That’s 46 people.
That’s obviously not the exact number, but there are not many athletes who will benefit from the rule change.
Every student-athlete puts in work, but that doesn’t mean businesses are going to be willing to pay massive amounts of money to a majority of them.
Most student-athletes wouldn’t see an influx of money with this ruling as their value comes from the school they play for.
“If you really look at it, I don’t know how many businesses out there are clamoring to get that one player,” OSU professor Dr. Bryan Finch said. “They’re clamoring to get the logo from the school. They want to be UCLA basketball sponsor or USC football sponsor. They want Stanford. That’s where the brand power is. Not the individual player yet.”
That doesn’t hold true for everyone, of course. Someone such as Zion Williamson, who was a superstar at Duke last season, would have been big whether he went to Duke or San Jose State.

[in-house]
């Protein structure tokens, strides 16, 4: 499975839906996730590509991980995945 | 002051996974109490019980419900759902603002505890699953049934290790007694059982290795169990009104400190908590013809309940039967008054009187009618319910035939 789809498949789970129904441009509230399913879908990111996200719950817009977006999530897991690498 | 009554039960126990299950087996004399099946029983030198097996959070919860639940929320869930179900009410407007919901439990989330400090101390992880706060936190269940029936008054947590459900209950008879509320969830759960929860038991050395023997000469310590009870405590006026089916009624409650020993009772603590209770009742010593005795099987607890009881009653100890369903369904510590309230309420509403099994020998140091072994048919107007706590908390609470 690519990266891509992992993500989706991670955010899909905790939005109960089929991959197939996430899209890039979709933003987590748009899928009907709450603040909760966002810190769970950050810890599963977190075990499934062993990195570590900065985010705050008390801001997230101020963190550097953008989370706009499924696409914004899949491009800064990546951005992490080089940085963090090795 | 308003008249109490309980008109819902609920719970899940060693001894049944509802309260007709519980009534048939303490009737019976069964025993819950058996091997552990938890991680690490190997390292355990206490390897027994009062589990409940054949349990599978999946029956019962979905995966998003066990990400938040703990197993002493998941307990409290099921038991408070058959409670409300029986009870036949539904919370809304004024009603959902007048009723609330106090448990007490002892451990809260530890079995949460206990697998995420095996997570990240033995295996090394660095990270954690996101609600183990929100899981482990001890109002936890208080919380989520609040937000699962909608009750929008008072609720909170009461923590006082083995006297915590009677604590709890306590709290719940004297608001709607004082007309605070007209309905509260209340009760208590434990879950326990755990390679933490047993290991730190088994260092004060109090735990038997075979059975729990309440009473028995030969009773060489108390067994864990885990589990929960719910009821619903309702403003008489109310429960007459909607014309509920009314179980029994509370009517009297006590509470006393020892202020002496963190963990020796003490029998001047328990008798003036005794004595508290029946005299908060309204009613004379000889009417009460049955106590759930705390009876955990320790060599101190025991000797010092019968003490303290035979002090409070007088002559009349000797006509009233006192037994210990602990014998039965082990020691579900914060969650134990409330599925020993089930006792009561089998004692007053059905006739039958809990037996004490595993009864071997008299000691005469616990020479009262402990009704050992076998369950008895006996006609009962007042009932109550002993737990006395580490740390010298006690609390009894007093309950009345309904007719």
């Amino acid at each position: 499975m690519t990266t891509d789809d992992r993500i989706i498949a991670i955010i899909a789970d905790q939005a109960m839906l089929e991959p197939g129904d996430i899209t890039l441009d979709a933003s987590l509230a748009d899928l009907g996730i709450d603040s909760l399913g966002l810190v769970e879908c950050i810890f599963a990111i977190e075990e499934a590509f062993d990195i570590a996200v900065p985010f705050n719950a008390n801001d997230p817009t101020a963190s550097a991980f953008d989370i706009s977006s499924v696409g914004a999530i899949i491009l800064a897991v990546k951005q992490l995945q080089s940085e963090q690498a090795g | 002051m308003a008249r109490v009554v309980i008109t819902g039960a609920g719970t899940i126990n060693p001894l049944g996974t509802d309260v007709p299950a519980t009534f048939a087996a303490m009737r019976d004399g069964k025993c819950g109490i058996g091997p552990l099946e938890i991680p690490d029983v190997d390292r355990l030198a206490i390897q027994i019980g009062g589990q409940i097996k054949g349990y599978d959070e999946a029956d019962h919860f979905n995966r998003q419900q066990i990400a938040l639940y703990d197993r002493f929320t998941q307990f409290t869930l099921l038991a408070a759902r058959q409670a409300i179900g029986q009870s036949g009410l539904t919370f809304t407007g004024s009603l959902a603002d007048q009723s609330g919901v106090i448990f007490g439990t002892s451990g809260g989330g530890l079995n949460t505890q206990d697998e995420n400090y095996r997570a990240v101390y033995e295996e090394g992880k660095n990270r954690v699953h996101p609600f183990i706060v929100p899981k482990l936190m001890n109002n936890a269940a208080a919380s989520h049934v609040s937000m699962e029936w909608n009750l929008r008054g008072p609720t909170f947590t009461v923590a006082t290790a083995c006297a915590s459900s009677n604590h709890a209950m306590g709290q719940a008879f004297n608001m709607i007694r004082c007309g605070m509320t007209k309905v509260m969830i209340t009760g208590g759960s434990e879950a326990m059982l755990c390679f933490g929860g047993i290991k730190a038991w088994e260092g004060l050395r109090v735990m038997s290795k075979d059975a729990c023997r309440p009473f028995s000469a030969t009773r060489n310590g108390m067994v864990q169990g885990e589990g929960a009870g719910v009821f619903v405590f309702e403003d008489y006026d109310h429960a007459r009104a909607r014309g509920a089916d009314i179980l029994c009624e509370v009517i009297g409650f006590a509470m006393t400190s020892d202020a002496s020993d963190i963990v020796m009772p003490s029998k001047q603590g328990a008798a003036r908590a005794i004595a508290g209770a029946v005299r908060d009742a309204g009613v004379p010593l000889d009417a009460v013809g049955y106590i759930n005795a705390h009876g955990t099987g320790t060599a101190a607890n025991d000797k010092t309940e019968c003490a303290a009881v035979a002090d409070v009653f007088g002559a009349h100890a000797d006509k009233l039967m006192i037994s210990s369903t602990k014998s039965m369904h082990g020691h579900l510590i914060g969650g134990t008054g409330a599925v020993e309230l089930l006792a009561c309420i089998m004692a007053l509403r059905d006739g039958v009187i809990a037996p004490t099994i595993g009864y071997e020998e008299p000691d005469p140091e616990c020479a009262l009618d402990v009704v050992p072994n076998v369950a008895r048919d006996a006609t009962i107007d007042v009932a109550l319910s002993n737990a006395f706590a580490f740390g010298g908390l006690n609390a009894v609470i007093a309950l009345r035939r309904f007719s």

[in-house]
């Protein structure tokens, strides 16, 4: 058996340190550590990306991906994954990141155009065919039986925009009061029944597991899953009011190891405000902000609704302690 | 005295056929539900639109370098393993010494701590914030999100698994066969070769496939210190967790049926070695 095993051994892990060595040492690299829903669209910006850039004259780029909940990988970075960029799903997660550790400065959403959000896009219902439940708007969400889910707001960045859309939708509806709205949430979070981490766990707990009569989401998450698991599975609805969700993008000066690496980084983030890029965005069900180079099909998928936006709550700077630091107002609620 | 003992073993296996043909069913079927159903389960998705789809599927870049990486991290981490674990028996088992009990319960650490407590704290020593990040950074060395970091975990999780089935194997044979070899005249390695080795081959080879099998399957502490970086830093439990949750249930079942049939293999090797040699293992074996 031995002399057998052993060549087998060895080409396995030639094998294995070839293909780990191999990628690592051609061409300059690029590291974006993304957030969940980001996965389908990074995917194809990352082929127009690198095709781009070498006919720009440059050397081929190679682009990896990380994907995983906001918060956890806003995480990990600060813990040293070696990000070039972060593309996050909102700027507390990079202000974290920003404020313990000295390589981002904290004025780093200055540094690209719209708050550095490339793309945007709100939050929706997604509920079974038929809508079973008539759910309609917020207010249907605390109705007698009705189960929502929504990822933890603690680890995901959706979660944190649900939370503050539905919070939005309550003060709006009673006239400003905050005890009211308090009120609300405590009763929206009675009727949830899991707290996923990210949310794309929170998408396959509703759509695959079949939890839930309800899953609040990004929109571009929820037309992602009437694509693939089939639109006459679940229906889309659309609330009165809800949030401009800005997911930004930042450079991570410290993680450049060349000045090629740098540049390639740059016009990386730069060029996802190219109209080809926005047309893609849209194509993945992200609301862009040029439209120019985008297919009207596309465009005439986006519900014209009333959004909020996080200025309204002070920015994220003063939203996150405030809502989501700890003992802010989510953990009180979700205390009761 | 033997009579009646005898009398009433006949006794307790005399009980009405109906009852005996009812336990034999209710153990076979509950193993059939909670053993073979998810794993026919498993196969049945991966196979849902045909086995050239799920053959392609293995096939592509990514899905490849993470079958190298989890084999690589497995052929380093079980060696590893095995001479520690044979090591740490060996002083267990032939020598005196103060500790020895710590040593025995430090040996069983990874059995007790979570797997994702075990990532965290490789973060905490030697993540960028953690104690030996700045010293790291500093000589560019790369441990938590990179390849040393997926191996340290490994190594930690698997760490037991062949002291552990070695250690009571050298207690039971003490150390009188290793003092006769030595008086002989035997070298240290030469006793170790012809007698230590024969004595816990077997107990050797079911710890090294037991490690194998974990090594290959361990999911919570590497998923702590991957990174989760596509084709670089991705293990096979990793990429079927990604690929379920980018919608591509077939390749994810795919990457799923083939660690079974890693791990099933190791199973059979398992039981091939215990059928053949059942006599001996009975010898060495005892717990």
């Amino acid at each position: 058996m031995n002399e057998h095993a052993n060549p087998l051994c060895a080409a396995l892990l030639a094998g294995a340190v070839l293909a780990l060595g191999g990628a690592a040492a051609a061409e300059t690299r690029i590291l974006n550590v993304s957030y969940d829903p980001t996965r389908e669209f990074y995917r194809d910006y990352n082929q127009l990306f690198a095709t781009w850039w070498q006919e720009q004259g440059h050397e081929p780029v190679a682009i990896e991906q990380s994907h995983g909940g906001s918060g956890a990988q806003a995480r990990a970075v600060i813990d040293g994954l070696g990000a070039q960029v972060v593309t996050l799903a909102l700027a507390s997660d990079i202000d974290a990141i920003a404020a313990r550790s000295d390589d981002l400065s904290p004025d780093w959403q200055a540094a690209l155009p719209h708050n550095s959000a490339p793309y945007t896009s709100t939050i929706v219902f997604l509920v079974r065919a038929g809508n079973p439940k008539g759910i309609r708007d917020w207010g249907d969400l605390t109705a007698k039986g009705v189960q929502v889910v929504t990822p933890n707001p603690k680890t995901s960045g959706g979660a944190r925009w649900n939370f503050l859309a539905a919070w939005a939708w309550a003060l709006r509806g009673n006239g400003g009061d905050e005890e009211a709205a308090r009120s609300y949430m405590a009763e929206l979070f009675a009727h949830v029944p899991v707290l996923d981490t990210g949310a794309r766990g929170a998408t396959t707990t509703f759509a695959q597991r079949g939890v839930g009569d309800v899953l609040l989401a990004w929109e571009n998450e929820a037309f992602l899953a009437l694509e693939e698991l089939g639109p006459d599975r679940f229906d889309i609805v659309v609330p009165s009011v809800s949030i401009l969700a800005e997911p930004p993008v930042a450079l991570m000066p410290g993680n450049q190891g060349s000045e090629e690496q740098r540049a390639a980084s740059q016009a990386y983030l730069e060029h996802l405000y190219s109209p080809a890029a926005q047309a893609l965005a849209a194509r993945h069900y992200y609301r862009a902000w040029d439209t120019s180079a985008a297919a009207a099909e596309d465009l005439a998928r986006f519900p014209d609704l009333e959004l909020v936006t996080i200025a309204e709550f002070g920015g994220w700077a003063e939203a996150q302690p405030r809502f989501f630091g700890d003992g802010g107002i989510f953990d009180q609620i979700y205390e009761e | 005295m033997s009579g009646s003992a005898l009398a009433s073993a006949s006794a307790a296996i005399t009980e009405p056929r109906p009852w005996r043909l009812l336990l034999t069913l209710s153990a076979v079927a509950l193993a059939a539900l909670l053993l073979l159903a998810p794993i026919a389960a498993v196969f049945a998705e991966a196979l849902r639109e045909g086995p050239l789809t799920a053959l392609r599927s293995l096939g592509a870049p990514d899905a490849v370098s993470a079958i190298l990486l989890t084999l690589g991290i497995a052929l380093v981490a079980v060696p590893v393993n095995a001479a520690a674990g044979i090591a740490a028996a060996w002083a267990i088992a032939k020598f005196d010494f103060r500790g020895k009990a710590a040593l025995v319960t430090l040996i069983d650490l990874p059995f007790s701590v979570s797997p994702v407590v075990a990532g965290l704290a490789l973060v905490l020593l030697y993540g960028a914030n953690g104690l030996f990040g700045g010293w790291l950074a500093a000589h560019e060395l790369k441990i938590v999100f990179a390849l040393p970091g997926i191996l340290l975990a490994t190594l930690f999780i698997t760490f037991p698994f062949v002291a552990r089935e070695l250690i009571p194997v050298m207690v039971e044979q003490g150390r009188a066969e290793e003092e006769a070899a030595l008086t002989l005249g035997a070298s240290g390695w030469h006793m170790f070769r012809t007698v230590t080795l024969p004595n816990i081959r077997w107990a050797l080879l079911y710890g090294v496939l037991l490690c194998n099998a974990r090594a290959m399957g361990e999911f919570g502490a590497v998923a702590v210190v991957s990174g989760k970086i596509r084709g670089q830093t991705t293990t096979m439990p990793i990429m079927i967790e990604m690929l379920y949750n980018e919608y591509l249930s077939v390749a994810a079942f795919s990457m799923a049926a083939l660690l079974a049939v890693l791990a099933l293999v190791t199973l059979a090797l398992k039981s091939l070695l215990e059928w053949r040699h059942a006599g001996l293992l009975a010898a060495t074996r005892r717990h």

Those high-caliber athletes have clearly established their own value, and they stand to be compensated as such.
OSU athletes who may receive compensation are running back Chuba Hubbard, a Heisman candidate, or wide receiver Tylan Wallace, who was a potential first-round pick before he tore his ACL.
OSU women basketball’s star forward Vivian Gray could hold some intrigue as one of the best players in the nation. Former OSU players such as Dez Bryant, Marcus Smart and Brandon Weeden could have also reaped the benefits of this bill.
But even for them, it’s fair to question how much the compensation would be.
Paying players brings up other questions.
Where does this leave college athletics? Student-athletes benefiting off their likeness may seem like the logical move, but is this the right course of action?
It could create a situation that begins to tilt the scales of equality.
Regulation is going to be tough. Corruption could be a problem.